Leaf Program Leaves Landfills in the Dumps

Posted on 26 October 2011

By Claire Walla

The Southampton Town leaf pick-up program has changed this fall in an attempt to streamline and speed up the whole process. But Southampton Town Board members now worry that the new program may put a strain on another town department.

“It seems the costs are being shifted,” said Councilwoman Bridget Fleming at a meeting last Friday, October 21. “That’s why I called this work session.”

Board members heard from the town’s Director of Facilities Management, Christine Fetten, who expressed concern that this year’s leaf pick-up program would create more work for her employees.

In an attempt to make the leaf pick-up process more efficient in the fall, Highway Superintendent Alex Gregor created a program that eliminates brush from the fall pick-up routine. Instead, residents will be issued vouchers that will allow them to bring sticks and small branches to one of three town service stations in Westhampton, Hampton Bays and North Sea. Residents will still be able to put their leaves by the side of the road for pick up, but they will be required to bundle them into town provided paper bags, rather than leave them in loose as has been done in years past.

With more residents and private carters bringing brush and loose leaves to the town’s waste disposal facilities, Fetten said employees at each site will need to spend more time monitoring these drop-offs. Employees will also have to physically hall the materials left by residents and private landscapers from the drop-off site to the compost pile site at the back of the facility. (Only town employees are permitted on site.) This, she said, will require more workers.

So far, Fetten said she already expects to see about a 176-hour shortfall of man-hours each week. While she said her department wouldn’t be forced to hire any more full-time employees, it will have to dip into the emergency funds set aside for part-time hirees.

“We’ve never tackled this kind of a program before,” Fetten said on Friday. “One of our great concerns is we have a limited number of payloaders, and they’ve been operating non-stop since [Tropical Storm Irene].”

In an interview on Monday, Fetten further explained that her department will try to work with the vehicles it has on hand, and will only resort to leasing a more powerful yard truck should the work load demand it.

The other obstacle comes by way of the paper bags residents will be required to use to gather leaves.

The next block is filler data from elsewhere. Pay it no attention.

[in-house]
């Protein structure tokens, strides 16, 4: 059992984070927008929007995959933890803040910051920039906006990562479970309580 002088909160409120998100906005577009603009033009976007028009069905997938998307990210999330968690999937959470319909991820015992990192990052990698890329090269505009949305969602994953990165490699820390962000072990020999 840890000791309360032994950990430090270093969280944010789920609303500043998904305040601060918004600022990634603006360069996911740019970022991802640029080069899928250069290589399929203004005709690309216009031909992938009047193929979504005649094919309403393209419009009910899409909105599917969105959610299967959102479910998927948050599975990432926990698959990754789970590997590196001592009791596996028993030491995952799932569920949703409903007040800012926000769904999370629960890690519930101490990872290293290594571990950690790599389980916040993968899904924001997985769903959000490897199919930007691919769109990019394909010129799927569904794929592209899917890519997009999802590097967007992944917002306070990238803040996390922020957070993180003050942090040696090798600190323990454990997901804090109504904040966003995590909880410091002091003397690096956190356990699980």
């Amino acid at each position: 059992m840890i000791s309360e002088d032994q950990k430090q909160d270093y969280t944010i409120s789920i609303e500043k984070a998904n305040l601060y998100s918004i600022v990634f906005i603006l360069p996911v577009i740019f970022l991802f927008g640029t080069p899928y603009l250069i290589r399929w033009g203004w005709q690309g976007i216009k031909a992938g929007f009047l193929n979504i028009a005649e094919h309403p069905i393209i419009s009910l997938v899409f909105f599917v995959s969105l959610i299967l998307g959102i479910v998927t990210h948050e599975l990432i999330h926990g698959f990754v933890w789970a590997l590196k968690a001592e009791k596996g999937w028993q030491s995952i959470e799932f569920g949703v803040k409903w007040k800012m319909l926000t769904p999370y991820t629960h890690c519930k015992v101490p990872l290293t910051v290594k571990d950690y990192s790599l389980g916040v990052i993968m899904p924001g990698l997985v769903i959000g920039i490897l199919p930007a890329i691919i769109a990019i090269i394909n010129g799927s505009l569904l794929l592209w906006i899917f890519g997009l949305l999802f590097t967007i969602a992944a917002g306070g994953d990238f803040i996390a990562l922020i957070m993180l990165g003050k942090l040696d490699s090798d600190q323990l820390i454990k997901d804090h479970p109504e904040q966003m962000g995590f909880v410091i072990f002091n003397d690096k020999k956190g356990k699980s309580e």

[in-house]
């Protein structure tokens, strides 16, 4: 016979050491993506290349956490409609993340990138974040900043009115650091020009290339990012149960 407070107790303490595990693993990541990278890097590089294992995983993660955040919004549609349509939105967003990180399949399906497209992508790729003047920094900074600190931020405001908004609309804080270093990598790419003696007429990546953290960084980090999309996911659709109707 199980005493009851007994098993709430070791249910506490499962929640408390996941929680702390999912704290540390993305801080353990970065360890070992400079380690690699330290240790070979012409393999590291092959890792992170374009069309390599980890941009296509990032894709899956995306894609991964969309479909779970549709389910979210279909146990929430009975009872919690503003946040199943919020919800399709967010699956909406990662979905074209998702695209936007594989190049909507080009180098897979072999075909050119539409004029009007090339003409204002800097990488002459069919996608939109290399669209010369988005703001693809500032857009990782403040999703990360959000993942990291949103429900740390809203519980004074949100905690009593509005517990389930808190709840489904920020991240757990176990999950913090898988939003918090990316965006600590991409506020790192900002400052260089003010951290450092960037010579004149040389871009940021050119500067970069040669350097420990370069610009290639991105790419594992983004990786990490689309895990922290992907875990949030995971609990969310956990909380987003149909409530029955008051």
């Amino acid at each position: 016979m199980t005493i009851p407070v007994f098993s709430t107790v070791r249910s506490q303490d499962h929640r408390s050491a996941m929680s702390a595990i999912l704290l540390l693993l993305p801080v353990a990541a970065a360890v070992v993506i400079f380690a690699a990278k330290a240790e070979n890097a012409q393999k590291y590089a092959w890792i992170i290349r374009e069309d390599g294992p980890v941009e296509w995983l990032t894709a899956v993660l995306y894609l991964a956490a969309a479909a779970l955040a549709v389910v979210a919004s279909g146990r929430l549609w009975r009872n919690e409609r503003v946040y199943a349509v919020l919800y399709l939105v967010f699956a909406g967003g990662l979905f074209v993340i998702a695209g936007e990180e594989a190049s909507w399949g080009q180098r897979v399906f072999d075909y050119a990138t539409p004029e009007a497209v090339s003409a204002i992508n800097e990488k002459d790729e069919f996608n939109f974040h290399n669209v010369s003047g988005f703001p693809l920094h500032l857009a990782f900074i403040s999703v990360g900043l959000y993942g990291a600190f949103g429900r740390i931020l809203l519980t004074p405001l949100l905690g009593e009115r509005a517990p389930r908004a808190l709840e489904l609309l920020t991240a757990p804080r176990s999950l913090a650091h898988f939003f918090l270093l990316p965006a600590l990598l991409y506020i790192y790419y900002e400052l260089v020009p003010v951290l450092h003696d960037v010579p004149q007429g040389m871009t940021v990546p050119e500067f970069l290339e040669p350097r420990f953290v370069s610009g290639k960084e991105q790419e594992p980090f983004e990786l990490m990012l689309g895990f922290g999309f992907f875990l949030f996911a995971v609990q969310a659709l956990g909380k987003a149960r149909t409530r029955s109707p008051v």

“In order to make this an effective program — for which these bags are composted — you have to water them,” Fetten continued.

Bio-degradable paper bags are being required this year because Gregor — who couldn’t make it to last Friday’s meeting and was unavailable this week for comment — has previously explained that using bags will quicken the collection process for highway department personnel.

But Fetten said the durability of these two-ply paper bags makes them difficult to compost without extra manpower. While she said it’s “not totally improbable” to use water at the service stations to break down the bags, it would be problematic.

In a meeting with the highway superintendent earlier this month — shortly after she learned the details of the new leaf pick-up program —Fetten said she requested that highway department personnel physically rip the bags open when the leaves are taken to the service station. She said the processors on site may not otherwise be powerful enough to break the paper bags down. As of this week, Fetten said she has yet to revisit the issue with Gregor.

“We really didn’t anticipate this,” Fetten continued. “ But I believe that we might be able to work certain things around … We might have to dip more into our over-time or part-time budgets, but I think we’ll be able to manage [the work load] within the budget we have right now.”

Supervisor Anna Throne-Holst expressed concern that Fetten may have to dip into monies that have been set aside for emergencies, when the department is forced to take on extra labor: like during last year’s excess of snow storms and this year’s Tropical Storm Irene.

“The loose-leaf program that was proposed [in years past] seemed to work very well,” she added, but “at this point, it would be too late to modify the information that’s been submitted to the public.”

In addition to a leaf forum Gregor held last spring, fliers about this year’s fall program have already been distributed.

Fetten continued, “I don’t know how to make the program better at this point.”

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